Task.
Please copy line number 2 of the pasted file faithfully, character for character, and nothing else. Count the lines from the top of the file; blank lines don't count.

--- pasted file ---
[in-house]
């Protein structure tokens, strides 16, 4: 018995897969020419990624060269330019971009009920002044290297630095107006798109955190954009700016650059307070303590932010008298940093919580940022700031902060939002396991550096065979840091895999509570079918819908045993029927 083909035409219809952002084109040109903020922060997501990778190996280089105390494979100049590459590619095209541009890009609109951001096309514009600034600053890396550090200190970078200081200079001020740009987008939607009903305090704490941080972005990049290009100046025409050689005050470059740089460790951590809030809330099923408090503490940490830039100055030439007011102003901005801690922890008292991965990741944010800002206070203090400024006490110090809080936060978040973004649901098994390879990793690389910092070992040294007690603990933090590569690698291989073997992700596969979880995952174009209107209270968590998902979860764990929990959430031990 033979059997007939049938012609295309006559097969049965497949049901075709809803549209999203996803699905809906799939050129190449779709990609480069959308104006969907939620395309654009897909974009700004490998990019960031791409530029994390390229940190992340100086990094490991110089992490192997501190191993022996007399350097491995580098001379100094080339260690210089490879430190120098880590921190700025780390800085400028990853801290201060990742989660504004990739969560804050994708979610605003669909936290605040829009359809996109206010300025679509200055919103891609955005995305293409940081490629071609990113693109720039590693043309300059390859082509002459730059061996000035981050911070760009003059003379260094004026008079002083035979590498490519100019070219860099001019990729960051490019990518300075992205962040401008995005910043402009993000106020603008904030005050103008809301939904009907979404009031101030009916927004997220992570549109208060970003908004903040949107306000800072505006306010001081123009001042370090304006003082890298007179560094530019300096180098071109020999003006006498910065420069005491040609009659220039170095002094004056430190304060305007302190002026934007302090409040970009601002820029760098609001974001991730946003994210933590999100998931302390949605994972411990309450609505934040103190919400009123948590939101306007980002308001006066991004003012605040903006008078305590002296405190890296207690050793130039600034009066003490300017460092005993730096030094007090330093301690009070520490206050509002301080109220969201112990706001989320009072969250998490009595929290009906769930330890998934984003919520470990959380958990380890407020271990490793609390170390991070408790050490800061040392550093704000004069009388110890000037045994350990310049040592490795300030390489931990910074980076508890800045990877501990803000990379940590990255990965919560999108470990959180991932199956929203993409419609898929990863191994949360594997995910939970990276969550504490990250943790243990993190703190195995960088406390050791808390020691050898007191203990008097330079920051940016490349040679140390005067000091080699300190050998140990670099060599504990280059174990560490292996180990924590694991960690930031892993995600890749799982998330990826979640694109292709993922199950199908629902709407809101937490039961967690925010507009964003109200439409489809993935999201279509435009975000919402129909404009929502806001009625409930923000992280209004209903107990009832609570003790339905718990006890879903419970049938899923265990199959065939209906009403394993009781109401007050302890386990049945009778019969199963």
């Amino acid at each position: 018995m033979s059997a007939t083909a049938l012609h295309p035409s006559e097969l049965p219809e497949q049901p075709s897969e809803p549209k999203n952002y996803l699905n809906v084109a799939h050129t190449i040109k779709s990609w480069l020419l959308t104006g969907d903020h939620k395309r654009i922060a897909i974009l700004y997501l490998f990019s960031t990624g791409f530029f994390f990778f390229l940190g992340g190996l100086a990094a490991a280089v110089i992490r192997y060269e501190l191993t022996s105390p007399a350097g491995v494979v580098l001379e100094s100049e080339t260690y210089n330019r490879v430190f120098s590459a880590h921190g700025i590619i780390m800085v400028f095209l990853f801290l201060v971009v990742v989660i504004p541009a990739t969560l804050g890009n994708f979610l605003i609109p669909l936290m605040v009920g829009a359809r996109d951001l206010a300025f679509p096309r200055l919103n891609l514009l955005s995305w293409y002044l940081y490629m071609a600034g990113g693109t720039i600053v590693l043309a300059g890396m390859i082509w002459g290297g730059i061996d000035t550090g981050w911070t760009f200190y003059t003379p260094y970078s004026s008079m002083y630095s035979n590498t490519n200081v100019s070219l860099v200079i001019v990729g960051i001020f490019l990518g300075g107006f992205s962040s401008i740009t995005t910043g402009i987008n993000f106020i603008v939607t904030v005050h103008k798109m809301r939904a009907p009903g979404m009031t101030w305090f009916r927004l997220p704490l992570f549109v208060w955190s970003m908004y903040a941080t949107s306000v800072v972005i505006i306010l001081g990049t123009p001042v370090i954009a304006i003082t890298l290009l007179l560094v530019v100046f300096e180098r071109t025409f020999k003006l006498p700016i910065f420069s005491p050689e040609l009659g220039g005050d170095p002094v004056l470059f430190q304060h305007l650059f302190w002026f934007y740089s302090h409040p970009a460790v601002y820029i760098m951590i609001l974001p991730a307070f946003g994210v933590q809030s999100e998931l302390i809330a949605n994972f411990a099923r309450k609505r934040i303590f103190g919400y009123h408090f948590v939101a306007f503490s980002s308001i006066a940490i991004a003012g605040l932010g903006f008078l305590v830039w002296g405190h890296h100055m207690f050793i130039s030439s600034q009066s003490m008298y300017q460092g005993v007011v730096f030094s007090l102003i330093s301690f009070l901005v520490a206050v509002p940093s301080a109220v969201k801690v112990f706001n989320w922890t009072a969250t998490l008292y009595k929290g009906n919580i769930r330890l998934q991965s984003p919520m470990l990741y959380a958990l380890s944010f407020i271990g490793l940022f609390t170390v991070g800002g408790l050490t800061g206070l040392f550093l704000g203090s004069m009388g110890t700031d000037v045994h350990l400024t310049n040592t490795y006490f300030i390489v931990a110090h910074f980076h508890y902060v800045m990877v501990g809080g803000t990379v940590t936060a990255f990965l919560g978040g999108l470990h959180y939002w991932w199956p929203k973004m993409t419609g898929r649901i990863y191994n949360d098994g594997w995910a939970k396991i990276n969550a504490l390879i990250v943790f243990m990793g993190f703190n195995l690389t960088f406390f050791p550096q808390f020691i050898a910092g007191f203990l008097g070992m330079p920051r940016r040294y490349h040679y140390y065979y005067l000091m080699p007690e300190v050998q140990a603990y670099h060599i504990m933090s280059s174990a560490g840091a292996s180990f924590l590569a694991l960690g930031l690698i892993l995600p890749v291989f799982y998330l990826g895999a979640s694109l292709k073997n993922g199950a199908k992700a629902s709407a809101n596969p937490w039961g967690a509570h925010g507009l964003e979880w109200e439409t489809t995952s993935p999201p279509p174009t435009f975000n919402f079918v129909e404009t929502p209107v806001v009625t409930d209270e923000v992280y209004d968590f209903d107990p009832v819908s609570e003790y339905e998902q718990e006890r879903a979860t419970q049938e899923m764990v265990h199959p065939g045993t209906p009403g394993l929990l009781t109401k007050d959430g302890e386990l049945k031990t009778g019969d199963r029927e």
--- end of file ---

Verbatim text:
């Protein structure tokens, strides 16, 4: 018995897969020419990624060269330019971009009920002044290297630095107006798109955190954009700016650059307070303590932010008298940093919580940022700031902060939002396991550096065979840091895999509570079918819908045993029927 083909035409219809952002084109040109903020922060997501990778190996280089105390494979100049590459590619095209541009890009609109951001096309514009600034600053890396550090200190970078200081200079001020740009987008939607009903305090704490941080972005990049290009100046025409050689005050470059740089460790951590809030809330099923408090503490940490830039100055030439007011102003901005801690922890008292991965990741944010800002206070203090400024006490110090809080936060978040973004649901098994390879990793690389910092070992040294007690603990933090590569690698291989073997992700596969979880995952174009209107209270968590998902979860764990929990959430031990 033979059997007939049938012609295309006559097969049965497949049901075709809803549209999203996803699905809906799939050129190449779709990609480069959308104006969907939620395309654009897909974009700004490998990019960031791409530029994390390229940190992340100086990094490991110089992490192997501190191993022996007399350097491995580098001379100094080339260690210089490879430190120098880590921190700025780390800085400028990853801290201060990742989660504004990739969560804050994708979610605003669909936290605040829009359809996109206010300025679509200055919103891609955005995305293409940081490629071609990113693109720039590693043309300059390859082509002459730059061996000035981050911070760009003059003379260094004026008079002083035979590498490519100019070219860099001019990729960051490019990518300075992205962040401008995005910043402009993000106020603008904030005050103008809301939904009907979404009031101030009916927004997220992570549109208060970003908004903040949107306000800072505006306010001081123009001042370090304006003082890298007179560094530019300096180098071109020999003006006498910065420069005491040609009659220039170095002094004056430190304060305007302190002026934007302090409040970009601002820029760098609001974001991730946003994210933590999100998931302390949605994972411990309450609505934040103190919400009123948590939101306007980002308001006066991004003012605040903006008078305590002296405190890296207690050793130039600034009066003490300017460092005993730096030094007090330093301690009070520490206050509002301080109220969201112990706001989320009072969250998490009595929290009906769930330890998934984003919520470990959380958990380890407020271990490793609390170390991070408790050490800061040392550093704000004069009388110890000037045994350990310049040592490795300030390489931990910074980076508890800045990877501990803000990379940590990255990965919560999108470990959180991932199956929203993409419609898929990863191994949360594997995910939970990276969550504490990250943790243990993190703190195995960088406390050791808390020691050898007191203990008097330079920051940016490349040679140390005067000091080699300190050998140990670099060599504990280059174990560490292996180990924590694991960690930031892993995600890749799982998330990826979640694109292709993922199950199908629902709407809101937490039961967690925010507009964003109200439409489809993935999201279509435009975000919402129909404009929502806001009625409930923000992280209004209903107990009832609570003790339905718990006890879903419970049938899923265990199959065939209906009403394993009781109401007050302890386990049945009778019969199963």